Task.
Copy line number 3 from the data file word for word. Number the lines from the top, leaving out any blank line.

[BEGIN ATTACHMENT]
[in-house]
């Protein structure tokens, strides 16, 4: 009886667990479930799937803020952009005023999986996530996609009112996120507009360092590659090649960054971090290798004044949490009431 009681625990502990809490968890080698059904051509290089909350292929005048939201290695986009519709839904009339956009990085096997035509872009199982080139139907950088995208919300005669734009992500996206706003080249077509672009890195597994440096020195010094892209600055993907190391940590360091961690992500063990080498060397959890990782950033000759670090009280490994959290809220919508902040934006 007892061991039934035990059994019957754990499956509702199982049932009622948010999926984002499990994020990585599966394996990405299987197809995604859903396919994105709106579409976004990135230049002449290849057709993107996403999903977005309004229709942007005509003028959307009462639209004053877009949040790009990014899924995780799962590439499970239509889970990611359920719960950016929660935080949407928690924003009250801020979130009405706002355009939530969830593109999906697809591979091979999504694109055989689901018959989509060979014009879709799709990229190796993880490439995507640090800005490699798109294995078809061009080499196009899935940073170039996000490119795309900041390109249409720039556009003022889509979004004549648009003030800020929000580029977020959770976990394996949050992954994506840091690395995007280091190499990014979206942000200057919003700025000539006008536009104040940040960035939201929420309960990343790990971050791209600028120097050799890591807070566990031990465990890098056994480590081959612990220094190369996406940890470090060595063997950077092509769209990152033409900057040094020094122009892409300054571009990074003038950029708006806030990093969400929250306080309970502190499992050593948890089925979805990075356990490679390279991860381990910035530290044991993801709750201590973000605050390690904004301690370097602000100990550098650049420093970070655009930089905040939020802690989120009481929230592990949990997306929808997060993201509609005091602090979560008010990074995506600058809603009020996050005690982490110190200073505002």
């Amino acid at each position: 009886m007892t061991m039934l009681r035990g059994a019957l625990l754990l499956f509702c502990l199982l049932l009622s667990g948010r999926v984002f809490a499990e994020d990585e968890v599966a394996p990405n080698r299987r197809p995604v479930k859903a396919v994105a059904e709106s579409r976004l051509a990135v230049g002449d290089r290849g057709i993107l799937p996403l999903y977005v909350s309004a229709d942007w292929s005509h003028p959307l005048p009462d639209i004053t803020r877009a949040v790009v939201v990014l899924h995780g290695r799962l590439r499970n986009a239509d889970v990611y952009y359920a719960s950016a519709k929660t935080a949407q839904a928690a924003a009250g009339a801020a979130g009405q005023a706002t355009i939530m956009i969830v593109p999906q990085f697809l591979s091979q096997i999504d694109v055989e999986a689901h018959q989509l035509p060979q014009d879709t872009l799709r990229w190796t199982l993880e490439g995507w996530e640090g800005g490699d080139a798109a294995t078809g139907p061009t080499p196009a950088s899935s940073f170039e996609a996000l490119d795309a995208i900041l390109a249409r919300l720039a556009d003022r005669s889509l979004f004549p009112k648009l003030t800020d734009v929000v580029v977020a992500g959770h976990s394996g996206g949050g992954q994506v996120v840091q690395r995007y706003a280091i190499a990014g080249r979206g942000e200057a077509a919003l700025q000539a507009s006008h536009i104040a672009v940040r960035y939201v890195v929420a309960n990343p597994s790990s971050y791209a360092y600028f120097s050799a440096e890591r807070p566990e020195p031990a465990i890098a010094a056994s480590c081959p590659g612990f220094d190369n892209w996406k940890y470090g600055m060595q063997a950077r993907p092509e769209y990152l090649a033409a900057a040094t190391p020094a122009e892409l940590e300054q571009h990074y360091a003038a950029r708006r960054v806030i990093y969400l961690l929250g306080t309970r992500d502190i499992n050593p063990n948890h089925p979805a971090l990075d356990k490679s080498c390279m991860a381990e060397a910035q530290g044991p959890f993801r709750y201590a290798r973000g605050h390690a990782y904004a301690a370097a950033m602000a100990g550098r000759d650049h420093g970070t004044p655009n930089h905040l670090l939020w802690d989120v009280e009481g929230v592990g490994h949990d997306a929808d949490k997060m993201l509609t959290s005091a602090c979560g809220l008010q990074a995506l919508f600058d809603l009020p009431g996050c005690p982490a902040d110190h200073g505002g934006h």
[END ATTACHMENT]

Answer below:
């Amino acid at each position: 009886m007892t061991m039934l009681r035990g059994a019957l625990l754990l499956f509702c502990l199982l049932l009622s667990g948010r999926v984002f809490a499990e994020d990585e968890v599966a394996p990405n080698r299987r197809p995604v479930k859903a396919v994105a059904e709106s579409r976004l051509a990135v230049g002449d290089r290849g057709i993107l799937p996403l999903y977005v909350s309004a229709d942007w292929s005509h003028p959307l005048p009462d639209i004053t803020r877009a949040v790009v939201v990014l899924h995780g290695r799962l590439r499970n986009a239509d889970v990611y952009y359920a719960s950016a519709k929660t935080a949407q839904a928690a924003a009250g009339a801020a979130g009405q005023a706002t355009i939530m956009i969830v593109p999906q990085f697809l591979s091979q096997i999504d694109v055989e999986a689901h018959q989509l035509p060979q014009d879709t872009l799709r990229w190796t199982l993880e490439g995507w996530e640090g800005g490699d080139a798109a294995t078809g139907p061009t080499p196009a950088s899935s940073f170039e996609a996000l490119d795309a995208i900041l390109a249409r919300l720039a556009d003022r005669s889509l979004f004549p009112k648009l003030t800020d734009v929000v580029v977020a992500g959770h976990s394996g996206g949050g992954q994506v996120v840091q690395r995007y706003a280091i190499a990014g080249r979206g942000e200057a077509a919003l700025q000539a507009s006008h536009i104040a672009v940040r960035y939201v890195v929420a309960n990343p597994s790990s971050y791209a360092y600028f120097s050799a440096e890591r807070p566990e020195p031990a465990i890098a010094a056994s480590c081959p590659g612990f220094d190369n892209w996406k940890y470090g600055m060595q063997a950077r993907p092509e769209y990152l090649a033409a900057a040094t190391p020094a122009e892409l940590e300054q571009h990074y360091a003038a950029r708006r960054v806030i990093y969400l961690l929250g306080t309970r992500d502190i499992n050593p063990n948890h089925p979805a971090l990075d356990k490679s080498c390279m991860a381990e060397a910035q530290g044991p959890f993801r709750y201590a290798r973000g605050h390690a990782y904004a301690a370097a950033m602000a100990g550098r000759d650049h420093g970070t004044p655009n930089h905040l670090l939020w802690d989120v009280e009481g929230v592990g490994h949990d997306a929808d949490k997060m993201l509609t959290s005091a602090c979560g809220l008010q990074a995506l919508f600058d809603l009020p009431g996050c005690p982490a902040d110190h200073g505002g934006h």